Based on extensive research, and grounded in everyday classroom practice, the authors of this book explore important issues surrounding play in the early years curriculum. The book presents children's views on, and response to their role-play environment, alongside examples of good classroom practice, and addresses vital questions such as:
- Will structuring role play replace children's own attempts to create scenarios that grow out of their interests and relationships?
- Has an over-emphasis on subjects like literacy and numeracy eclipsed the important processes inherent in children's social play?
- How we can ensure that provision for role play fully benefits all young children?
Critically, the authors present the child's perspective on play in schools throughout, and argue firmly against a formal, inflexible learning environment for young children. This book will be fascinating to all students on primary education undergraduate courses and early childhood studies. Researchers and course leaders will also find this book a ground-breaking read.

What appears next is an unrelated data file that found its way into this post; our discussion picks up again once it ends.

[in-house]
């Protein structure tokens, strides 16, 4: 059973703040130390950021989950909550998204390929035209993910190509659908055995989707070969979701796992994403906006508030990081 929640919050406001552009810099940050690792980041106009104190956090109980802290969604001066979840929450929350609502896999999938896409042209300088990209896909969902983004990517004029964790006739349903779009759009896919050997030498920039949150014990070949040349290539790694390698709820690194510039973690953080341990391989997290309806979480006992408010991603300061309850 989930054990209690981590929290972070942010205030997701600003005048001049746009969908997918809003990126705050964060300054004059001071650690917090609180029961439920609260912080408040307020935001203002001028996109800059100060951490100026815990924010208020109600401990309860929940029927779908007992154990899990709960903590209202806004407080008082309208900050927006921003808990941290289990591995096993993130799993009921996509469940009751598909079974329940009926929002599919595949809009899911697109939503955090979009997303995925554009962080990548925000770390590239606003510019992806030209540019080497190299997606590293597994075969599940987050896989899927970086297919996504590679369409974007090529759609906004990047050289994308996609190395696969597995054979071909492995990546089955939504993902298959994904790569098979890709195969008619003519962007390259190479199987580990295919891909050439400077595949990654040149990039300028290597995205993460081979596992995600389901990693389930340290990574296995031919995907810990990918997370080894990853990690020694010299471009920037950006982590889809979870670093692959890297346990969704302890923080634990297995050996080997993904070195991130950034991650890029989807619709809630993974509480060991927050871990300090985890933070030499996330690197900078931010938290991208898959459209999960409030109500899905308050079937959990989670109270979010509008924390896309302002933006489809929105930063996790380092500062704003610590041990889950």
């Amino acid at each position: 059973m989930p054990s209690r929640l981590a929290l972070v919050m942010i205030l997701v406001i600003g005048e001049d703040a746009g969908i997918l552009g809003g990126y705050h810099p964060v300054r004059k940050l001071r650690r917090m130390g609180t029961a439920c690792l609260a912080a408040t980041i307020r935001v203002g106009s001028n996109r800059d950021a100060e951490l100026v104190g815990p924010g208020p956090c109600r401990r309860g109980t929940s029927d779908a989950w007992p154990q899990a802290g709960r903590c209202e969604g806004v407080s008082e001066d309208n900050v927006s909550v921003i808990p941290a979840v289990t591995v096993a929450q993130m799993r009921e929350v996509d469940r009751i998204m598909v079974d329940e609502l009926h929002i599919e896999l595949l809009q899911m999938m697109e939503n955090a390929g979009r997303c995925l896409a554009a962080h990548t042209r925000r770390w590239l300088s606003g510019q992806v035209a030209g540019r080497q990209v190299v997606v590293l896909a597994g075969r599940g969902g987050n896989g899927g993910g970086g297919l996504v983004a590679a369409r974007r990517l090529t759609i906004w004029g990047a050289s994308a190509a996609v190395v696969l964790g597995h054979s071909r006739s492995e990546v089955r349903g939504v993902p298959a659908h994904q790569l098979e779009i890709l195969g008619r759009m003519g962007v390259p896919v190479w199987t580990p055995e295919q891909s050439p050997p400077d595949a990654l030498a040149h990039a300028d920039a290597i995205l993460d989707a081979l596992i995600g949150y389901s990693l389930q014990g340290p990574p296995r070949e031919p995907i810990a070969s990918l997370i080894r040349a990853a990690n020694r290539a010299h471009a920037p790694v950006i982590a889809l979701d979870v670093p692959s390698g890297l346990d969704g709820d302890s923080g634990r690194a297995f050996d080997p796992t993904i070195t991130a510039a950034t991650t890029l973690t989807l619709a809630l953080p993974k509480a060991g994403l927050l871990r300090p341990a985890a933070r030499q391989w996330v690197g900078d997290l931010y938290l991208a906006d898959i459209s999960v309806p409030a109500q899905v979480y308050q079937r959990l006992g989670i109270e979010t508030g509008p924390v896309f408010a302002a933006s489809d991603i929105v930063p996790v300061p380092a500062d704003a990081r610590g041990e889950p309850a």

|Publisher:||Taylor & Francis|
|Product dimensions:||6.25(w) x 9.25(h) x 0.60(d)|
About the Author
Sue Rogers is Senior Lecturer in Education at the Institute of Education, University of London, UK.
Julie Evans is Senior Lecturer in the Sociology Department of the University College Plymouth St Mark and St John, UK.
Table of Contents
Introduction 1. Four-year-olds in school: play, policy and pedagogy 2. Perspectives on role play in early childhood 3. Researching children’s perspectives: a multi-method approach 4. Teachers’ perspectives on role play 5. Exploring role play from the children’s perspective 6. Playing with space, place and gender 7. Rethinking role play in reception classes